Knowledge opens minds and opportunities. Isn't that what your parents told you as you left for college to study marketing, advertising, sales or technology? So, why does it surprise you to learn consumers are less than ecstatic about behavioral targeting? After all, technology companies and advocacy groups have spent little to no time educating industry execs or the general public.
Publishers need to understand the power of data -- how to access it and what it reveals. A better understanding of your audience can maximize content and advertising results.
I have mixed thoughts about being targeted ads on my mobile phone. While I'm the first to admit my love for technology, and that my AT&T BlackBerry goes wherever I do, I'm a little sensitive to ad targeting, especially when Neiman Marcus serves up an ad to me somewhere across the Web after I've abandoned the shopping cart on their site. (As far as I can tell, they seem to be the only retail store following me.) So, how would you feel if an ad for a store you frequented online was served up on your mobile phone browser?
The notion of a "digital valet" has been in the air for a long time. In recent years I have heard marketers , semantic Internet researchers, and futurists all predict a "brain-like Web" that can create "concierge" services. In this model, our online browsing and shopping behaviors are layered on top of our social graph, connected to our contacts and calendars. In essence, the full integration of the pieces of our digital lives allow the "brain" to anticipate our next needs. I have heard marketers paint a future landscape in which a service recommends your family's next vacation because it ...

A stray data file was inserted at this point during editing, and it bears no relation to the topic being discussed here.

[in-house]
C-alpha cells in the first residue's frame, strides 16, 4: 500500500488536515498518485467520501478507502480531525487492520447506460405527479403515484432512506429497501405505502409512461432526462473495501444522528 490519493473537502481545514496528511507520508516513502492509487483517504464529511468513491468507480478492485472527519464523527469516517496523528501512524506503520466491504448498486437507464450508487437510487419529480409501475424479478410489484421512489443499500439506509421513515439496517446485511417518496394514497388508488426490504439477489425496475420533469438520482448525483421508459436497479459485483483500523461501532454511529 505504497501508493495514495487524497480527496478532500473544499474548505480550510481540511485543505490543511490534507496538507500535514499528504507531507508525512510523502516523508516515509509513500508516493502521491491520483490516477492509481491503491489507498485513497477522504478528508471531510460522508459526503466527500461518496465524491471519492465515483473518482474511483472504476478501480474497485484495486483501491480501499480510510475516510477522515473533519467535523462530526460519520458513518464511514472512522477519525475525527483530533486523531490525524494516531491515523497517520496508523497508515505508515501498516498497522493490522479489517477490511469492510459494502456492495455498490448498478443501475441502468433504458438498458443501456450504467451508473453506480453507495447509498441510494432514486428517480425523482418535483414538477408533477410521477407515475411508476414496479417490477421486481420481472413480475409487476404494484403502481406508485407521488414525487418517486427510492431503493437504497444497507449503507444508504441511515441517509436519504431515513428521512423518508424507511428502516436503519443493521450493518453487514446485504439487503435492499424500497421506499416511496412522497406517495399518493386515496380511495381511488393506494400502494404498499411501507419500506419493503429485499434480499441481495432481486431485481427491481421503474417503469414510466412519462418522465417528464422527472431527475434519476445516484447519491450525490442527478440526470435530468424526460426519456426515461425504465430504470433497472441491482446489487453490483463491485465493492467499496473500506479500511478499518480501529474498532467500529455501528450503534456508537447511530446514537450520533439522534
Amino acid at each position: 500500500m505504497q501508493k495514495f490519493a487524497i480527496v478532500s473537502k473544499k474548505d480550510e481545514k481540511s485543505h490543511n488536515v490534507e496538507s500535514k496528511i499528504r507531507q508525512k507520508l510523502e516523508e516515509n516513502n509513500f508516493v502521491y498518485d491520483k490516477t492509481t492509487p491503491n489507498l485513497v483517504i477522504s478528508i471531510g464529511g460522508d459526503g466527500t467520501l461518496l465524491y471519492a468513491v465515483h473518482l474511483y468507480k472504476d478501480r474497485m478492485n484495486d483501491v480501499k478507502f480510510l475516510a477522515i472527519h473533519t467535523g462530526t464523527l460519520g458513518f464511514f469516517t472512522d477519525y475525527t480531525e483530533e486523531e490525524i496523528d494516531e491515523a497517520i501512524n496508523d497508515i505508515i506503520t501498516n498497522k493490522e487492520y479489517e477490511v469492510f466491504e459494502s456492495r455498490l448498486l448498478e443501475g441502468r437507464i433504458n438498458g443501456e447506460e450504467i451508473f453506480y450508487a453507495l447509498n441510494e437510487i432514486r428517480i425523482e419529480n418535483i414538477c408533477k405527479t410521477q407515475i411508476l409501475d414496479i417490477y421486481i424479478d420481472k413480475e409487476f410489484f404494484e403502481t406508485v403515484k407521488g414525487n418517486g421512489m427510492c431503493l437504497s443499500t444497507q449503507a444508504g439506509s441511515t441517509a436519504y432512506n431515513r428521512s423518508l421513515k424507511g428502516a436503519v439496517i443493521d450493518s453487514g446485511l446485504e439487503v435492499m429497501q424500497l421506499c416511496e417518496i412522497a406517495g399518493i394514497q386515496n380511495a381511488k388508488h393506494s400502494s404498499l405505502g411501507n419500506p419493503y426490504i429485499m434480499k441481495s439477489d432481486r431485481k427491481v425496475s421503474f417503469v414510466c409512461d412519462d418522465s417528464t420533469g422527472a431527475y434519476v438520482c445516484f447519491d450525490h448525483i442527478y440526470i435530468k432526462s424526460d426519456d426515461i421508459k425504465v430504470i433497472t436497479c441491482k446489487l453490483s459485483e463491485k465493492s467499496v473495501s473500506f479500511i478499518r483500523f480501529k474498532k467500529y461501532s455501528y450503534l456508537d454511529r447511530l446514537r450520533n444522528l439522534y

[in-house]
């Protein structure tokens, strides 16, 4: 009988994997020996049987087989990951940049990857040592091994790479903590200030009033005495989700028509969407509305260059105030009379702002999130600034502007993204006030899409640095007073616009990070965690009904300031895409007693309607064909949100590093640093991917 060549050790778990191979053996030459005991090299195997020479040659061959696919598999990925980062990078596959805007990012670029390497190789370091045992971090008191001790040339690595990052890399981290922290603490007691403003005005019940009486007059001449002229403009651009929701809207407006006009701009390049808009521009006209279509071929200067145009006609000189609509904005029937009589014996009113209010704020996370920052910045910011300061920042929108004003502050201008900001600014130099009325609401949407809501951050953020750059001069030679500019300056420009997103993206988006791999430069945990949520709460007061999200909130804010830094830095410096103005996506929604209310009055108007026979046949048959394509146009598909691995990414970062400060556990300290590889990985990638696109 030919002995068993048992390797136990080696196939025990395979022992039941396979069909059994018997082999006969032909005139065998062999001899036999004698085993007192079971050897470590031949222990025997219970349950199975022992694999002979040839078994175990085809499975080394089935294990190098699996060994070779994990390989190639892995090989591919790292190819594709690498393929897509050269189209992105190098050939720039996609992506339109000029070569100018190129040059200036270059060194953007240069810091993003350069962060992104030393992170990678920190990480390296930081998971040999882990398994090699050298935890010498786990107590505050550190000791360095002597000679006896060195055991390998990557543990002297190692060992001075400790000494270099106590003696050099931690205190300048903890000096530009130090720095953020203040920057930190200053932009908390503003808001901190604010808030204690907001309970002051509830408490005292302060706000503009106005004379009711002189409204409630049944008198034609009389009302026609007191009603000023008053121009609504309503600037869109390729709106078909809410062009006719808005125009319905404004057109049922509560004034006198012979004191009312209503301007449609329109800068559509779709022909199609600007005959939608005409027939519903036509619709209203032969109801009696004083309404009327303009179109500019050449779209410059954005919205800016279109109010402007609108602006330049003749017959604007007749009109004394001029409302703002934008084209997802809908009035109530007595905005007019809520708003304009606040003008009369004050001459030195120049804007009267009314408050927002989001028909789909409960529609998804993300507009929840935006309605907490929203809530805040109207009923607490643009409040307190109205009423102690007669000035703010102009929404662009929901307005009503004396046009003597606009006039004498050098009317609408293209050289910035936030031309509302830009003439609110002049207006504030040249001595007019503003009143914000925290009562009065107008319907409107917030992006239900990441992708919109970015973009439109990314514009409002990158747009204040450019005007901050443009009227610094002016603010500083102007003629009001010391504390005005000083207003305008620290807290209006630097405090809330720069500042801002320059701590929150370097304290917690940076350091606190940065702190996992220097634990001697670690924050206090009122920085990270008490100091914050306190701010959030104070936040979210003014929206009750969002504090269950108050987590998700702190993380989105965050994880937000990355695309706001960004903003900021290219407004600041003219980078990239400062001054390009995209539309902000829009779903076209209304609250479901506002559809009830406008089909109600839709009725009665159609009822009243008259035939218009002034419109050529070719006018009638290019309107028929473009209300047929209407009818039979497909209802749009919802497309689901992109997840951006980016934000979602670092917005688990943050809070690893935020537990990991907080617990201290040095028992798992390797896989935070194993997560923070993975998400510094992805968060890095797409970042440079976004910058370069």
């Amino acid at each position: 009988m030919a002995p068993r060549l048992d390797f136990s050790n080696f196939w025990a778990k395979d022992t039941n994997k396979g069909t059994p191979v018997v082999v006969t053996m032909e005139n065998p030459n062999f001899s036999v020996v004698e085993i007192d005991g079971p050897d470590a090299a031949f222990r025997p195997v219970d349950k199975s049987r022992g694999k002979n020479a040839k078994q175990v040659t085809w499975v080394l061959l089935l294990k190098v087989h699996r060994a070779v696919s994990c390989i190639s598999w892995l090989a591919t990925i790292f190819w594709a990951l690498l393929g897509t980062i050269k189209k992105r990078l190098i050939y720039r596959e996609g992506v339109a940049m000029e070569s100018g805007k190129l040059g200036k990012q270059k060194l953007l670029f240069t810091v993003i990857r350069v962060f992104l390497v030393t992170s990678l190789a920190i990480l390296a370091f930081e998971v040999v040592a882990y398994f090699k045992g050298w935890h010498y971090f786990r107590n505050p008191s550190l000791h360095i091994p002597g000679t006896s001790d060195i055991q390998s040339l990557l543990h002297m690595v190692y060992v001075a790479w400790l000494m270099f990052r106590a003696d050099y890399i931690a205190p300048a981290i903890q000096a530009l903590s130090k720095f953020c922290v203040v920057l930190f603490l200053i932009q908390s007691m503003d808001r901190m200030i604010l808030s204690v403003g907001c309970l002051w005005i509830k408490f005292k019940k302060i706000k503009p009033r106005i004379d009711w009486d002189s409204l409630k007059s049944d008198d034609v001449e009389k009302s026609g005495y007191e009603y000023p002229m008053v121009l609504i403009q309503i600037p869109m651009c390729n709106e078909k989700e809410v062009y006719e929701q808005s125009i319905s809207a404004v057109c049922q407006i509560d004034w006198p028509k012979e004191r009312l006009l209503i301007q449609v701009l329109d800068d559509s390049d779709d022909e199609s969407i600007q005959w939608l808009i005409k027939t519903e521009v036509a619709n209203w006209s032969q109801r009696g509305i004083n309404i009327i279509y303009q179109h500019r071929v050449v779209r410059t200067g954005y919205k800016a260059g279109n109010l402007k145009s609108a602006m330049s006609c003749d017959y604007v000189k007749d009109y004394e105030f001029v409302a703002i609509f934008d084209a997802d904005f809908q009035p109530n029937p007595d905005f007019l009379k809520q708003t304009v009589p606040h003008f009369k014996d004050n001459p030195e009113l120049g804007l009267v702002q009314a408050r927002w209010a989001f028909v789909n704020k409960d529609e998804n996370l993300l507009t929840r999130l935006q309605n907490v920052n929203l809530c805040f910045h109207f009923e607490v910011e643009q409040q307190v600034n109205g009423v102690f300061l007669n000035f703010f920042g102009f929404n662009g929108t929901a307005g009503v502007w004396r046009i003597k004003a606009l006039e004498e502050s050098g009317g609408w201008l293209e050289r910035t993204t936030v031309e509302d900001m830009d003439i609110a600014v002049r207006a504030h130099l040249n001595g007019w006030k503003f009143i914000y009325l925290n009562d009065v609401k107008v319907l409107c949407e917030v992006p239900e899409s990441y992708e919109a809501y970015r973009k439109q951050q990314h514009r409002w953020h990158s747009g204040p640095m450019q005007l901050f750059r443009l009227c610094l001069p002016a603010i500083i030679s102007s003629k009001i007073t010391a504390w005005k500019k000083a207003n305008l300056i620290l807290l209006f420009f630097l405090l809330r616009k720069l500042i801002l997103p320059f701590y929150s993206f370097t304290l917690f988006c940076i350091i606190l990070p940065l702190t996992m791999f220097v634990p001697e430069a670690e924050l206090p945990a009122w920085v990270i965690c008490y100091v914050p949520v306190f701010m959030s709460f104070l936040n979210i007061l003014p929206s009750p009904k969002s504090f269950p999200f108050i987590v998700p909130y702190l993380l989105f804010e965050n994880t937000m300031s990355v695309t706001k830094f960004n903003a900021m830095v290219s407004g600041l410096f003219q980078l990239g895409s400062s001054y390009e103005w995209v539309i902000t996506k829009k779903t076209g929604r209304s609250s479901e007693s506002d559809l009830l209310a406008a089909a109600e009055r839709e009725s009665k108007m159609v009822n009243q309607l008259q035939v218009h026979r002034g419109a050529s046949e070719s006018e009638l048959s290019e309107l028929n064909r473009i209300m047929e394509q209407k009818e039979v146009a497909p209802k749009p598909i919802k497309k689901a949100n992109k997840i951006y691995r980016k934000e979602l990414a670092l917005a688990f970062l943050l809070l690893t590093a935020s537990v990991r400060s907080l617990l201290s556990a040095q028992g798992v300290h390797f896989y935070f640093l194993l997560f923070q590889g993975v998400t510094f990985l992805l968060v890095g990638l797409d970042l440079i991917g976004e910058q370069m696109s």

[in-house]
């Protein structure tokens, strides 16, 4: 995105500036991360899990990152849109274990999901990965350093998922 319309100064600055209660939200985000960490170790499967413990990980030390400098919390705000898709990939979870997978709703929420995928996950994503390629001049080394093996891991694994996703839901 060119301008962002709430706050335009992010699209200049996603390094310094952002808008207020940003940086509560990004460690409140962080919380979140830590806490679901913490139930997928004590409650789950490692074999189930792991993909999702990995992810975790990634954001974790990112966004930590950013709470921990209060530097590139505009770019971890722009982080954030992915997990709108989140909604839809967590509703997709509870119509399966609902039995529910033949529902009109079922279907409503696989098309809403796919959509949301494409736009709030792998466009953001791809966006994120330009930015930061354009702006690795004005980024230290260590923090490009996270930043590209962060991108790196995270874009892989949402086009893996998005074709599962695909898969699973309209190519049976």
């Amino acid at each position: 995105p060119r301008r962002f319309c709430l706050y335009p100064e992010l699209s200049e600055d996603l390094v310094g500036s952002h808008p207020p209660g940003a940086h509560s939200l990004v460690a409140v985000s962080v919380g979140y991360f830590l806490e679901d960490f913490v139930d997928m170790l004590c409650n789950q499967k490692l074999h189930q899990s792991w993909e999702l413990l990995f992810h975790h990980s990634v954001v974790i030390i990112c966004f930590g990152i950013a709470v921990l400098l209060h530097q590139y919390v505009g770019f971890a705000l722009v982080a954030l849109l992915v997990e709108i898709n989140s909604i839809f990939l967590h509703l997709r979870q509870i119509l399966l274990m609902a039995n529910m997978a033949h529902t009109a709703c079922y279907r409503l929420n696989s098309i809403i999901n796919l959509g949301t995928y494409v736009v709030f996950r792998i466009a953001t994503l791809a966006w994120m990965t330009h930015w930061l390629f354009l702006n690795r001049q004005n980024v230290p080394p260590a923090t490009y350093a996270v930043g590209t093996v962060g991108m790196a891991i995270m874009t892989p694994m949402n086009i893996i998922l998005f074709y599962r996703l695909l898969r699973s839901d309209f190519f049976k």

If you're confused about the ad networks or technology companies offering behavioral targeting, Tatto Media CEO Lin Miao says you're not alone. Consolidation is on the horizon, he says, and "smoke and mirror behavioral shops" will fall by the wayside within the next 12 to 18 months.
Pop culture freaks, grad-students of the 90s and wiseasses everywhere will recall the satirical creation of the late last century, "Church of the SubGenius." This book and eventual Internet comical cult was designed as one of those deliberately crafted pop culture nonsense "cults" that its fans liked to pretend they understood. For the first time in a long time, "SubGenius" popped into my head as I perused the new personalization and content discovery features in Apple iTunes 9.0 and my iPhone. "SubGenius," I said to myself as I saw the weird recommendations it provided for new mobile applications as well ...
BrightRoll just unveiled a program to target consumers with banner and streaming ads based on their behavior across the Web.
What a difference a summer makes in the arena of digital privacy. After years of hand-wringing, heel digging, and denials that a problem existed at all, the online advertising industry is now starting to work through tangible proposals for handling consumer and regulators' concerns about data.
Behavioral targeting companies could have done a better job naming and marketing their specialty. Perhaps people would have become a little more accepting and a little less squeamish, if they understood the technology and if BT had another name. Or, have privacy concerns become too overwhelming?